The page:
Updated Wed, Feb 22, 2012 12:52 pm
An 80-year-old seamstress prides herself in maintaining the practice of a trade not many younger generations master. She whips up curtains in exchange for computer help.
The Athens Time Exchange, or ATX, allows people to swap home-sewn curtains for hardware backups or legal advice for newly-crafted table legs.
The bartering system relies on an old tradition in which community members ditch the usual monetary system, and instead, exchange goods and services among one another.
“It’s building on the old tradition of neighbors helping neighbors, only now we can keep track of it on a website,” said Beth Clodfelter, ATX Coordinator. Clodfelter spoke at the Alden Library Winter Culture Showcase Series recently.
Time exchanges first sprouted with Edgar Cahn. In the late 1980s, Cahn began the Time Dollars projects after working with former Attorney General Robert F. Kennedy. The program promotes systems of self-help within communities.
A Time Dollar trades one hour of service for one credit. Time spent cooking, mowing lawns, buying food and other errands are the valuables traded in a time exchange.
Clodfelter calls these everyday tasks the things that make us human.
“What’s exciting to me is the number of exchanges keeps growing and growing and growing, as people get more comfortable,” Clodfelter said.
Angie Hawk Maiden, Appalachian Center for Economic Networks President and CEO, was eager to learn more about ATX, which formally kicked off in May.
ACEnet works at putting local food products on nearby Kroger shelves and restaurant menus, hoping to keep community profits closer to home.
“I’m excited to learn about what they [ATX] are doing,” said Maiden. “It’ll be interesting to see what they’re up to.”
Tax consultations, Quicken training, haircuts, clothes mending, bike repairs, and a little plumbing, also pad the lists.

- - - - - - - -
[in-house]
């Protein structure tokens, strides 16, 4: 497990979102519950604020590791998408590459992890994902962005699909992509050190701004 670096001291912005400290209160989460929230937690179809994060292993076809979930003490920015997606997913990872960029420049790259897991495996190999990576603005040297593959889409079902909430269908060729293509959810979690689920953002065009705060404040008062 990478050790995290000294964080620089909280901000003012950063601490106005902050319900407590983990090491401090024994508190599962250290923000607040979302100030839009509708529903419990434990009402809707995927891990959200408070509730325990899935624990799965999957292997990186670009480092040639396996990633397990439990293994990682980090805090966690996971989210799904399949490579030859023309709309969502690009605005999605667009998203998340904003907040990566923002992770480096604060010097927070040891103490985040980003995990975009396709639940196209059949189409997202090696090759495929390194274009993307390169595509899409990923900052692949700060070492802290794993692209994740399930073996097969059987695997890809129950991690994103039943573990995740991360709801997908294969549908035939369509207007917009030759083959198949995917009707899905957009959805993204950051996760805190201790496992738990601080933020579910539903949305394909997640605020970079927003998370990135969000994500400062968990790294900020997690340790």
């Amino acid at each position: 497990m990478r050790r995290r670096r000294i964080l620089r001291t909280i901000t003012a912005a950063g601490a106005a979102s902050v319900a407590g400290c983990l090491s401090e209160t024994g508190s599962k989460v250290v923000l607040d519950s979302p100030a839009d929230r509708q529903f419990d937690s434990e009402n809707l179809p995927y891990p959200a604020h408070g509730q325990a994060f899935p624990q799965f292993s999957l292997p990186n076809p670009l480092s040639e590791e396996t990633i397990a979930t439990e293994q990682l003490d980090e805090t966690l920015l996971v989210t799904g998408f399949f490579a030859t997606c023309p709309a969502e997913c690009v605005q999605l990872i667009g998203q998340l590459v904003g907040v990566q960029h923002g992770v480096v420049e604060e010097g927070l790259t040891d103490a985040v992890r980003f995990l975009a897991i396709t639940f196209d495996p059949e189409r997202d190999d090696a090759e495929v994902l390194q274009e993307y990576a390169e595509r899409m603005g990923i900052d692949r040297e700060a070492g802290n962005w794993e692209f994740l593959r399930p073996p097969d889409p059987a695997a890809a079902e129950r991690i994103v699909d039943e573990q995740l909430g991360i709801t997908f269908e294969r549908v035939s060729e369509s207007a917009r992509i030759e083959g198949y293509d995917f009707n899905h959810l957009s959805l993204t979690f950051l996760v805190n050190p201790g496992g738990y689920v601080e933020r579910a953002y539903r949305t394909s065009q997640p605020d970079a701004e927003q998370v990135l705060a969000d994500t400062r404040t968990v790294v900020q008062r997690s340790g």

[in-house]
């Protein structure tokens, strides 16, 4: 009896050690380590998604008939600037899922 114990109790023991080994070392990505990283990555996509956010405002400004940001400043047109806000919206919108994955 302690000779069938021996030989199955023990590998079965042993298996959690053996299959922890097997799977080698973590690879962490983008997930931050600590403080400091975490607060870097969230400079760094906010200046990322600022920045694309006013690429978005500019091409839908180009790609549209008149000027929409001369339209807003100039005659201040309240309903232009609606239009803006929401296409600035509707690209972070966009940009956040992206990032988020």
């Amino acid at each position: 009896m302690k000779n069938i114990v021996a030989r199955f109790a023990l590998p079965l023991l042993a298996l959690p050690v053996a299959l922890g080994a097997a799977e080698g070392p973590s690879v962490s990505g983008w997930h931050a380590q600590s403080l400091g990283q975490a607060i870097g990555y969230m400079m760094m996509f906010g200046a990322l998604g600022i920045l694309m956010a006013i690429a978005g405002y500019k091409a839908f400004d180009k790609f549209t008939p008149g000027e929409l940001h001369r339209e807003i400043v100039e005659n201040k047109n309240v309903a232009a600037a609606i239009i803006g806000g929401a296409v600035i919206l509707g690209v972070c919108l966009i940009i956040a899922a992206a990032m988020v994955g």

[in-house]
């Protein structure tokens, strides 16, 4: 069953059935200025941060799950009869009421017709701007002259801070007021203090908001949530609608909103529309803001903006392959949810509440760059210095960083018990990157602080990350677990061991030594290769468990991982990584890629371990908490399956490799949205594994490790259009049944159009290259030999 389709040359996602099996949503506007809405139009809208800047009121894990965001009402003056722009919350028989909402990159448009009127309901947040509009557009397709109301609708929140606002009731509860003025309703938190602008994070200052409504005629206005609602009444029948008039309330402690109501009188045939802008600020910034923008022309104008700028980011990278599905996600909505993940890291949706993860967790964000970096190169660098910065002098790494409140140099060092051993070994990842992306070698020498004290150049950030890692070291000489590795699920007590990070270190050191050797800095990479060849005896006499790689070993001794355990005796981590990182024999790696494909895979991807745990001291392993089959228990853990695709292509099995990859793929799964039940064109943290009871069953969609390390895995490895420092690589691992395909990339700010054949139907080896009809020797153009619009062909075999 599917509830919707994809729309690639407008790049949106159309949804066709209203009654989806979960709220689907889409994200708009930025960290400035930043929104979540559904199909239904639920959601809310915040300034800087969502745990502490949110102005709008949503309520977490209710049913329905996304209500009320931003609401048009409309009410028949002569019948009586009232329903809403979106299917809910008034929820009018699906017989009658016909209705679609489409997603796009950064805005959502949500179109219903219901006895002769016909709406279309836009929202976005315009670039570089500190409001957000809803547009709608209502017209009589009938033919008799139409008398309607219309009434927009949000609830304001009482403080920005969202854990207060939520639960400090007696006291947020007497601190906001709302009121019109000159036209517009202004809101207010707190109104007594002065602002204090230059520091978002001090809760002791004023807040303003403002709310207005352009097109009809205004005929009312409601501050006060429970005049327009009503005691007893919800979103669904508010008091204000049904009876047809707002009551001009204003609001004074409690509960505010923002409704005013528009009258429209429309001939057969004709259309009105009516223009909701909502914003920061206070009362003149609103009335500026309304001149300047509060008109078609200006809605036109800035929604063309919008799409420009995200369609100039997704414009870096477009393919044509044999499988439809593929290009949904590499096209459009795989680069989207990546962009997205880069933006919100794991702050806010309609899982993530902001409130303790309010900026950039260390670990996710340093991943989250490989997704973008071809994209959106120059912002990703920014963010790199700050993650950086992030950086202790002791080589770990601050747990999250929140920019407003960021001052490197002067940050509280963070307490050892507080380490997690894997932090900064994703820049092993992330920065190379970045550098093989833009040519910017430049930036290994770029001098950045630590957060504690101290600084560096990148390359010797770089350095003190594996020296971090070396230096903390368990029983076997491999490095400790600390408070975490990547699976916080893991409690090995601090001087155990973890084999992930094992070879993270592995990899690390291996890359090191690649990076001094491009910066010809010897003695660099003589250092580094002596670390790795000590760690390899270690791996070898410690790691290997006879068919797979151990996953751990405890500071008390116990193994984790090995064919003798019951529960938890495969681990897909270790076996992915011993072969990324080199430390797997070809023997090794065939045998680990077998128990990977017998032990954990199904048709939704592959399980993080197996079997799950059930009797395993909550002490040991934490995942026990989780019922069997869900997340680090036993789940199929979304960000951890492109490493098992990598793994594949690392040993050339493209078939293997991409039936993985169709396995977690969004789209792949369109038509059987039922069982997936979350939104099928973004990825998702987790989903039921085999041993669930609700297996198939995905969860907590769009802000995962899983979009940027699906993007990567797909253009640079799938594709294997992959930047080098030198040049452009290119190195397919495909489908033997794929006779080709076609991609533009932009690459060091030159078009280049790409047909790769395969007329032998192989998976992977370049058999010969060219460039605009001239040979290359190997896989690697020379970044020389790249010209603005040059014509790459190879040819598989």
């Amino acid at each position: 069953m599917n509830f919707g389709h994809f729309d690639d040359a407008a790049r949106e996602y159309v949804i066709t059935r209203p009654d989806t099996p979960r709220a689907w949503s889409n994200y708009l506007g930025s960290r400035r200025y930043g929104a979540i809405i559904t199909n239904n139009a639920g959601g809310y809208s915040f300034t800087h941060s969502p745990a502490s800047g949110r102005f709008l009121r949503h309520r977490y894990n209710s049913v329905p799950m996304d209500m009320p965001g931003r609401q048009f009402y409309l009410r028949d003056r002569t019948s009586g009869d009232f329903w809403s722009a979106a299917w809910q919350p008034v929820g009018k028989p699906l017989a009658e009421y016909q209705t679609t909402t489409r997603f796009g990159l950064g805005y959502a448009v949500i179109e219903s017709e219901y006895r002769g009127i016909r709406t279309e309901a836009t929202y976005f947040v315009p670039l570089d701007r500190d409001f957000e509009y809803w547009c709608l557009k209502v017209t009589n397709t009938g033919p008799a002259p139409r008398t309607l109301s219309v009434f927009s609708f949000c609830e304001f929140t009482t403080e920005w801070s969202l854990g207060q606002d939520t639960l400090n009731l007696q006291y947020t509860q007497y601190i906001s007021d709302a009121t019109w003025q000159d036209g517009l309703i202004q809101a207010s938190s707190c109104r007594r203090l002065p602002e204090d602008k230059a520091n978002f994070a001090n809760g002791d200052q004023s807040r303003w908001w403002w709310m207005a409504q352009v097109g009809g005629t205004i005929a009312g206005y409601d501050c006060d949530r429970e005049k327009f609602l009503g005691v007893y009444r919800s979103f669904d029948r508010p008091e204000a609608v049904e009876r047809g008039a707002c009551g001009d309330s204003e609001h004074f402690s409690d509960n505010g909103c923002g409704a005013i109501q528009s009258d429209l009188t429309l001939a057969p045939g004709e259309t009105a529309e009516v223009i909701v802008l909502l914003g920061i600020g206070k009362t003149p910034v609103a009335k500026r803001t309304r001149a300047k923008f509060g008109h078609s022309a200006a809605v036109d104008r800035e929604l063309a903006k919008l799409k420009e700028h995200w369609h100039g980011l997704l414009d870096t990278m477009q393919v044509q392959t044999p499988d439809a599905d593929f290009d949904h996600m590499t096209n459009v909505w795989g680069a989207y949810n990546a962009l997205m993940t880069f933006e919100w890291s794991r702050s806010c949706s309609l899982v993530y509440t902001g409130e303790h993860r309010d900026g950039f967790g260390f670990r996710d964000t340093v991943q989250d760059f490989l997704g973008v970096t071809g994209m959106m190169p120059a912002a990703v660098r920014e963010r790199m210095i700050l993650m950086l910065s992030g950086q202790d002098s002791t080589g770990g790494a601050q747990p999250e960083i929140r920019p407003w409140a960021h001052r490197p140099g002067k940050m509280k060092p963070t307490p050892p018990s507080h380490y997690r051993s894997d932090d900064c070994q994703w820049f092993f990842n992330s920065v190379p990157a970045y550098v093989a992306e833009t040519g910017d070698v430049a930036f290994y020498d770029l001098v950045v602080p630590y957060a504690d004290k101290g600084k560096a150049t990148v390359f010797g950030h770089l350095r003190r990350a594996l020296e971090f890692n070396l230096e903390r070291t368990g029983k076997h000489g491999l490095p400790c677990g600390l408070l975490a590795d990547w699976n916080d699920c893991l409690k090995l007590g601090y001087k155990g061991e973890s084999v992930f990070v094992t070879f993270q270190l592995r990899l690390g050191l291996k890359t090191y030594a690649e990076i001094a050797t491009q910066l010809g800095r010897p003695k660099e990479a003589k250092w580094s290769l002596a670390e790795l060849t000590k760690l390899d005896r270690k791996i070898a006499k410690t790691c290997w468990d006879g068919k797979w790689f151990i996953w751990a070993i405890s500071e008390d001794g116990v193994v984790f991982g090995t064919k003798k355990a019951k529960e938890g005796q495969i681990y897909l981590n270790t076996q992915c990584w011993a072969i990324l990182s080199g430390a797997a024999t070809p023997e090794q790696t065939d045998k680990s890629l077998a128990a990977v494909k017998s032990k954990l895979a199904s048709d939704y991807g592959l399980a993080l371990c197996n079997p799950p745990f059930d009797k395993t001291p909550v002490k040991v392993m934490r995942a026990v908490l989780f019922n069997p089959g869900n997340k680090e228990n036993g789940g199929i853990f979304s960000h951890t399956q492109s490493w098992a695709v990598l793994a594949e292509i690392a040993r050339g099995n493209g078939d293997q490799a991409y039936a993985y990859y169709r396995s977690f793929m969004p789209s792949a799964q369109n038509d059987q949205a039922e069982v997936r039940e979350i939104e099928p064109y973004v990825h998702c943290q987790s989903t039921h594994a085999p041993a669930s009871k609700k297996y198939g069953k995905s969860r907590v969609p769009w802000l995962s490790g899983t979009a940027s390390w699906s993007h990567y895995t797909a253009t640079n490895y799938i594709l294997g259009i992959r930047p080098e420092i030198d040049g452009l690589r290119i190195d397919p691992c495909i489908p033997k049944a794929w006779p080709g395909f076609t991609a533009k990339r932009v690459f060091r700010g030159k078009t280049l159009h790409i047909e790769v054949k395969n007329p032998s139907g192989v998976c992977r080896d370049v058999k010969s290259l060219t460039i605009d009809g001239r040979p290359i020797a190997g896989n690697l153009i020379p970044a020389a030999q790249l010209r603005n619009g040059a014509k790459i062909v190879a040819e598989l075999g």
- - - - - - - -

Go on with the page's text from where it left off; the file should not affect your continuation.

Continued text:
Although Clodfelter joked, “We could really use a [professional] plumber.”
A self-declared cheesecake deliverer and computer repairman, fellow ATX Coordinator Adam Yulish said participants are not stuck in one set trade.
Members upload any two-hour service they wish, and it can be different each time, in exchange for any other two-hour service.
He said members tend to be more giving than greedy.
With a 95 percent success rate, locals often log more service hours than requests before seeking help.
“Those pair of pants sitting in the corner of the room that I haven’t been able to wear for a year because the pockets are blown out… Maybe I can reach out to someone and get that fixed,” Yulish said.
Rare requests range from translating a Russian letter from one woman’s grandfather, which surprised Yulish and Clodfelter by being answered within just a few hours, to a standing request for a protest choreographer.
“What’s common place for one person is rare for someone else,” said Yulish.
The Athens Time Exchange has an application and screening process for those interested in participating, as well as an orientation and yearly $5 fee once accepted into the program.